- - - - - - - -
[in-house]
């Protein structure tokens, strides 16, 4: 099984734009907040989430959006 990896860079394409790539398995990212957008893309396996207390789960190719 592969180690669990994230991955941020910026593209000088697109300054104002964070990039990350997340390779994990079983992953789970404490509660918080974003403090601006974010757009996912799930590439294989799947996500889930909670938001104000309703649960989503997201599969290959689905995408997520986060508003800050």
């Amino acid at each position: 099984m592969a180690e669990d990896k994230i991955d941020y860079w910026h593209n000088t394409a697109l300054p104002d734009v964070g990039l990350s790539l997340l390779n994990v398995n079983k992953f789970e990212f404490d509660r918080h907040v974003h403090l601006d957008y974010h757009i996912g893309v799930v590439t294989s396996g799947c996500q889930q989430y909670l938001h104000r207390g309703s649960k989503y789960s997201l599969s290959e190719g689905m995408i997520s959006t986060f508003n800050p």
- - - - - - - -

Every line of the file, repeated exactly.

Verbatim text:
[in-house]
């Protein structure tokens, strides 16, 4: 099984734009907040989430959006 990896860079394409790539398995990212957008893309396996207390789960190719 592969180690669990994230991955941020910026593209000088697109300054104002964070990039990350997340390779994990079983992953789970404490509660918080974003403090601006974010757009996912799930590439294989799947996500889930909670938001104000309703649960989503997201599969290959689905995408997520986060508003800050």
């Amino acid at each position: 099984m592969a180690e669990d990896k994230i991955d941020y860079w910026h593209n000088t394409a697109l300054p104002d734009v964070g990039l990350s790539l997340l390779n994990v398995n079983k992953f789970e990212f404490d509660r918080h907040v974003h403090l601006d957008y974010h757009i996912g893309v799930v590439t294989s396996g799947c996500q889930q989430y909670l938001h104000r207390g309703s649960k989503y789960s997201l599969s290959e190719g689905m995408i997520s959006t986060f508003n800050p």